Women and Sex Addiction
June 29, 2022
Are men or women more likely to be sex addicts? Most would probably say men. While men do make up a larger percentage of those struggling with life-disrupting sexual behaviors, women actually make up 40% of those dealing with these issues, according to NBCNews.com. In fact, a 2018 JAMA Network survey of more than 2,000 American adults revealed that 7% of women and 10% of men reported distress and difficulty controlling sexual feelings, urges, and behaviors.
Greater expression and frequency of sexual behaviors tends to be less socially acceptable for women than men, which may easily hinder women from seeking treatment for compulsive sexual behaviors. As a result, we have less research on sex addiction in women; the female population is underrepresented in studies pertaining to compulsive sexual disorders and related conditions. As more studies are conducted, treatment professionals hope to better understand and treat women addicted to sex.
The good news is that treatment approaches like cognitive behavioral therapy (CBT) and acceptance and commitment therapy (ACT) can help both women and men who are struggling with life-disrupting sexual behaviors. Additionally, treating any trauma, co-occurring addictions, and other mental health conditions may reduce symptoms and help individuals readjust to healthy patterns of sexual behavior.
What Is Sex Addiction?
“Sex addiction” is not a condition you’ll find in the fifth edition of the Diagnostic and Statistical Manual of Mental Disorders (the DSM-5). However, this term and others (like hypersexuality or compulsive sexual behaviors) may be used by treatment professionals to help identify when a person’s sexual thoughts and habits become obsessive, intrusive, and an impairment to daily functioning. And in 2018, the World Health Organization (WHO) began classifying compulsive sexual behavior as a mental health condition in its International Classification of Diseases list known as the ICD-11.
Problematic sexual feelings, urges, and behaviors are the kind that harm oneself or others, causing severe distress or life disruption. Addiction is characterized as a lack of control over certain behaviors, regardless of the consequences.
Sex addiction is a label that may be applied to a set of compulsive sexual behaviors that feel difficult or impossible to control. Some people may be relieved to learn there is a classification for their obsessive tendencies; others may be horrified to have this kind of label applied to them.
Arrogance, shame, apathy, depression, and even anxiety are not uncommon among those who find themselves addicted to sex and sexual behaviors. Disruptive sexual issues can be a symptom of other issues related to self-image, intimacy, love, and control that come from someone’s history and experiences.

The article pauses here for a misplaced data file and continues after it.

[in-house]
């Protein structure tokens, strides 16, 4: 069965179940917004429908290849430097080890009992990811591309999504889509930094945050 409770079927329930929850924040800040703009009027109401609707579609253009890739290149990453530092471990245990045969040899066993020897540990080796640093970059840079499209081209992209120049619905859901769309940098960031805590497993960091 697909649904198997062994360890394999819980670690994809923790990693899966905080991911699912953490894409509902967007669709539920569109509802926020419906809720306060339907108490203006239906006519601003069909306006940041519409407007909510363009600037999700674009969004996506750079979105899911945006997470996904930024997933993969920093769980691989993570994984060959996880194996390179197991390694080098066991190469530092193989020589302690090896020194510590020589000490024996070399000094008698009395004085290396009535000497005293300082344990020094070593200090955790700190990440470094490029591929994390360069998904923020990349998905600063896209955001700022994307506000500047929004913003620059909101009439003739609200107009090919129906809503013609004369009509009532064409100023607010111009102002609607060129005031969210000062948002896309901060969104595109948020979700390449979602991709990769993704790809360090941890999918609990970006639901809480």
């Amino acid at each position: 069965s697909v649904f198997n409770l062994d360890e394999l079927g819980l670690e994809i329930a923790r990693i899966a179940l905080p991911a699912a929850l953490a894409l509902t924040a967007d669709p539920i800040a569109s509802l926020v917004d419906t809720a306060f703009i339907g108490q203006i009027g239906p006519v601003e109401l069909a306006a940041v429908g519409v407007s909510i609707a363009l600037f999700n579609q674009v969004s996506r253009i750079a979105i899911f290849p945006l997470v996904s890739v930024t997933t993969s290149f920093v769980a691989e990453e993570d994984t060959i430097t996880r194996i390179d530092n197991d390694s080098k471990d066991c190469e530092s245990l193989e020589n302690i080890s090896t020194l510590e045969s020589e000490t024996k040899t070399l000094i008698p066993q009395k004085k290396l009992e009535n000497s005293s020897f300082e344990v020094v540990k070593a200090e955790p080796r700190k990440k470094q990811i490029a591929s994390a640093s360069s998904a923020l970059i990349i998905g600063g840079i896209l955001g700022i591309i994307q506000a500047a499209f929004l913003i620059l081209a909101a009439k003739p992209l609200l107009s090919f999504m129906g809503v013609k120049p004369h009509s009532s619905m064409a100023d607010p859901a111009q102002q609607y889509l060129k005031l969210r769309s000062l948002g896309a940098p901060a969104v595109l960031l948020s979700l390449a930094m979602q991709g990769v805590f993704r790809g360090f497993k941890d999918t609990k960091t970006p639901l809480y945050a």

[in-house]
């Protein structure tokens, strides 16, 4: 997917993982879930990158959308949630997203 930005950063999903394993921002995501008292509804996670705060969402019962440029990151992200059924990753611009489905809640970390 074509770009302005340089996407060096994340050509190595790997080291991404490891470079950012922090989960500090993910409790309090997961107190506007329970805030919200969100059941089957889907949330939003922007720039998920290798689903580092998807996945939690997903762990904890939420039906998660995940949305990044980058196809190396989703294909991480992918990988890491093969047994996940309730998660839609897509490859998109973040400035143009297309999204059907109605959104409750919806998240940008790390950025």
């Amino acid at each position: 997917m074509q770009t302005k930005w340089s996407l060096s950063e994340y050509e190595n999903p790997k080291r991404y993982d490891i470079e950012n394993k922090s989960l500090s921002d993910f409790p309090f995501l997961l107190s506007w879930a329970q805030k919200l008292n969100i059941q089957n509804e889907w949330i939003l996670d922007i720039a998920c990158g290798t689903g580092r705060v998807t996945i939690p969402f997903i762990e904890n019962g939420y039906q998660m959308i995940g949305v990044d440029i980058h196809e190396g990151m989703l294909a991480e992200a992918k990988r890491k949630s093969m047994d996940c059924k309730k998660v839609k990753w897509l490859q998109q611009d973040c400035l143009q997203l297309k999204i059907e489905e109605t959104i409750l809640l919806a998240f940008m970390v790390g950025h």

According to the Mayo Clinic, the following are symptoms of sex addiction or compulsive sexual behavior:
- Recurrent, intense sexual fantasies and behaviors that are time-consuming and feel out of control
- A compulsive desire to act on certain sexual urges, even if you feel guilt and remorse afterward
- An inability to control your symptoms in spite of negative consequences
- A habit of using sexual behavior to cope with or escape from other problems, such as loneliness, depression, or stress
- Difficulty establishing healthy or stable relationships
If you find that your sexual tendencies are disrupting your life, damaging your relationships, and causing severe distress, it’s time to speak to a professional about treatment options so that you can regain a healthy balance in your life.
Sex Addiction in Women
Women are not immune from sex addiction, hypersexuality, and compulsive sexual behaviors. In fact, more women struggle with these issues than previously thought. Though they may make a greater effort to hide their disruptive sexual urges, Live Science says hypersexual women often display the same behaviors as hypersexual men.
Some instances of sex addiction in women may be connected to childhood sexual abuse or trauma, as is frequently the case with men. A 2020 National Library of Medicine (NLM) review of studies on the relationship between child sexual abuse and compulsive sexual behaviors found that most studies supported a connection, both for women and men. One study on college women prompted the reviewers to suggest that “prevention efforts should be aimed toward students with [child sexual abuse] histories reporting risky sexual behaviors or [compulsive sexual behaviors], including problematic pornography use.”
While not all manifestations of compulsive sexual behavior are related to abuse, those who have experienced trauma may have more success curbing their sexual coping behaviors after healing from their trauma. Treatment for other conditions like depression, anxiety, and substance use disorders can certainly aid a person’s recovery from sex addiction.
Help for Sex Addiction
If you are struggling with compulsive sexual behaviors, you can find a safe haven for healing at Willow House at The Meadows. We treat the whole person — mind, body, and spirit — using a comprehensive treatment approach that is research-backed and evidence-based. We have experience treating love, sex, and intimacy issues as well as mental health conditions and substance use disorders. Contact us today to learn more about how we can help you find the path to healing.